Importing Editorial Information from Other Sources

As a Final Cut Studio user, you will do most, if not all, of your editing in Final Cut Pro. However, if you’re inheriting a project that was started in another editing environment, there are a variety of options for importing it.

Import an Edit Decision List from another application

The Edit Decision List (EDL) format is one of the oldest and most widely supported project interchange formats for editing. EDLs are formatted as plain text documents, which can be output and read by most editing applications. Because they’ve been around for so long, they describe only the most basic components of an edited project, namely audio and video edits, basic transitions (from a list of SMPTE standard transitions), and superimpositions (called key edits). EDLs date from a time when all video came from tape. Each edit in a sequence is called an event and is represented by a separate line in the EDL that contains the reel number and timecode information necessary to relate each video clip to the source tape it came from. Additionally, EDLs generated by nonlinear editing applications like Final Cut Pro usually include the name of the clip as an optional comment.

Despite their age, EDLs are still widely used for moving basic projects between applications, and either recapturing the source media from tape or converting the media using a third-party utility for relinking.

Additionally, EDLs are often used after the offline edit has been locked to reconform a project on another system for color correction and finishing. In Final Cut Studio, EDLs are used to conform an offline edit to the originally scanned DPX or Cineon image sequences in Color when following a digital intermediate workflow.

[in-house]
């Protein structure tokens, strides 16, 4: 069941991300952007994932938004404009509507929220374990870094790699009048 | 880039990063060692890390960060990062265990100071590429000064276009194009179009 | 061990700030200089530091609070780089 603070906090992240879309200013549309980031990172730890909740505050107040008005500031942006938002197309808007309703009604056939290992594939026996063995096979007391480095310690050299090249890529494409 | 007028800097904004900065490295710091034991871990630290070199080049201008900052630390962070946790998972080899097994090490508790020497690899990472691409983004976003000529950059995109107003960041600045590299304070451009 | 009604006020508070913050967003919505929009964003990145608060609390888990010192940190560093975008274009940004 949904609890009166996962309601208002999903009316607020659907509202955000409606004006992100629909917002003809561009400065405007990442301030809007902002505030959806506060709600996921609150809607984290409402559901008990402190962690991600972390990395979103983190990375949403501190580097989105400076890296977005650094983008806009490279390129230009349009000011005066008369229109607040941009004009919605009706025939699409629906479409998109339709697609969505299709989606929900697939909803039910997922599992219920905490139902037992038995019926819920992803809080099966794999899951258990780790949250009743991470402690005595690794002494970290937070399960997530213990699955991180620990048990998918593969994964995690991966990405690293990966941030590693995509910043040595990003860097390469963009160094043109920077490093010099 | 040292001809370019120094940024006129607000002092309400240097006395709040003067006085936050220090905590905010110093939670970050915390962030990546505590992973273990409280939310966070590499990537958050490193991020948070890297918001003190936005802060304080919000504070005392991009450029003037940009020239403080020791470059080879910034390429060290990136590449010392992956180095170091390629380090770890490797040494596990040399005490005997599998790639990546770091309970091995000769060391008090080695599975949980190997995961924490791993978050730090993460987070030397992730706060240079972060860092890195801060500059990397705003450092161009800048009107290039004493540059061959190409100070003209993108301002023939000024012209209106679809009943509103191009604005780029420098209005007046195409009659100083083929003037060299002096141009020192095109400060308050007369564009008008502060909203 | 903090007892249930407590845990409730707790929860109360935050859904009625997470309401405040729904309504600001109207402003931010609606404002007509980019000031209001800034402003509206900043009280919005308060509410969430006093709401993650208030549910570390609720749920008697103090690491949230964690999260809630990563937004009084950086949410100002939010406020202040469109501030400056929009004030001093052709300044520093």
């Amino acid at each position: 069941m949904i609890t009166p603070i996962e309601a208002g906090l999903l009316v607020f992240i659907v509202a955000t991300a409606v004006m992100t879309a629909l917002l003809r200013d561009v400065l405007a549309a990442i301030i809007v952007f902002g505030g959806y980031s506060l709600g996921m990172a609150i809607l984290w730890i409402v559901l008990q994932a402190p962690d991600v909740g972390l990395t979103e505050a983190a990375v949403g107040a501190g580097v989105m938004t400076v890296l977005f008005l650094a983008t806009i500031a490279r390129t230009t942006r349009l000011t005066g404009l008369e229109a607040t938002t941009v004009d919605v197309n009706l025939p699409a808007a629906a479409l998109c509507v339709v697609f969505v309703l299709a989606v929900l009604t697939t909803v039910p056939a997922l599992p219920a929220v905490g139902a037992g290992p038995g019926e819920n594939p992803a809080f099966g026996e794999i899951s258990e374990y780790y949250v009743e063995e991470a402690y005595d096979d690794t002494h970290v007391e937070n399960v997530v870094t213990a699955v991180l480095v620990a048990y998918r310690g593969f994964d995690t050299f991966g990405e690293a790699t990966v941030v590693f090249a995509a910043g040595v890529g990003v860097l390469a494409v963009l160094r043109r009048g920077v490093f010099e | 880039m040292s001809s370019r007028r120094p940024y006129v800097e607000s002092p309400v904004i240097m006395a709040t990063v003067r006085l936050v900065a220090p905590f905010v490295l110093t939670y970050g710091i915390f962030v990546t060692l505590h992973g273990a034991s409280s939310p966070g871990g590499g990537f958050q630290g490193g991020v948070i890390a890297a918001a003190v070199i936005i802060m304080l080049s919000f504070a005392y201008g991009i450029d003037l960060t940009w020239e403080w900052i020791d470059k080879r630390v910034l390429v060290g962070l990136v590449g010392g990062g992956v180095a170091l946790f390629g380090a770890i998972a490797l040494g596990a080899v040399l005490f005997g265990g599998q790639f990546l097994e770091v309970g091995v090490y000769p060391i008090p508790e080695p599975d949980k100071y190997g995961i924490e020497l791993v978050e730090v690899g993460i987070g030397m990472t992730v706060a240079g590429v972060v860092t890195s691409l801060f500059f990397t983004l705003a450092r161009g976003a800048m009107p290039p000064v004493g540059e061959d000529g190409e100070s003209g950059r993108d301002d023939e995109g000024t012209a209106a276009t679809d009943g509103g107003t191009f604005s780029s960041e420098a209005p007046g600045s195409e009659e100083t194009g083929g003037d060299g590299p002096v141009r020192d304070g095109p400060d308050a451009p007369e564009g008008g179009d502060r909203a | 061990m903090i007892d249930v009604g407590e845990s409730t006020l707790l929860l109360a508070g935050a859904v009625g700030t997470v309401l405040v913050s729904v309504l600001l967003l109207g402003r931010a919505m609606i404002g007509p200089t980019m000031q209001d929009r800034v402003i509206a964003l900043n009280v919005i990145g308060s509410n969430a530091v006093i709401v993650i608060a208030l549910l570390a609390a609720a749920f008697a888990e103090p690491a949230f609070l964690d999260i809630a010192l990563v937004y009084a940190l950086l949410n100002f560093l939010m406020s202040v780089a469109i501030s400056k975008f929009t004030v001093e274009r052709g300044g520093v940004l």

Import XML projects

The Final Cut Pro XML Interchange Format was designed to describe every element in a Final Cut Pro project in an XML-based format. Because XML is an easily decipherable format for programmers, the Final Cut Pro XML Interchange Format facilitates the processing of Final Cut Pro projects using external utilities (if you’re ambitious, you can develop your own methods for editing and processing XML projects using text editing tools) and enables more sophisticated project interchange with third-party applications. Final Cut Pro can import and export this format, and there are an increasing number of third-party utilities for processing and exchanging XML project files in different ways.

XML is also used extensively among Final Cut Studio applications to move project data around. For example, when you send a Final Cut Pro sequence to Color, XML is used to translate the project data from one application to the other.

Import projects using third-party utilities

There are dedicated third-party utilities designed to facilitate project interchange, such as software from Automatic Duck. Also, many third-party editing and color correction applications are developing the means to import Final Cut Pro XML Interchange Format files to better facilitate project exchange.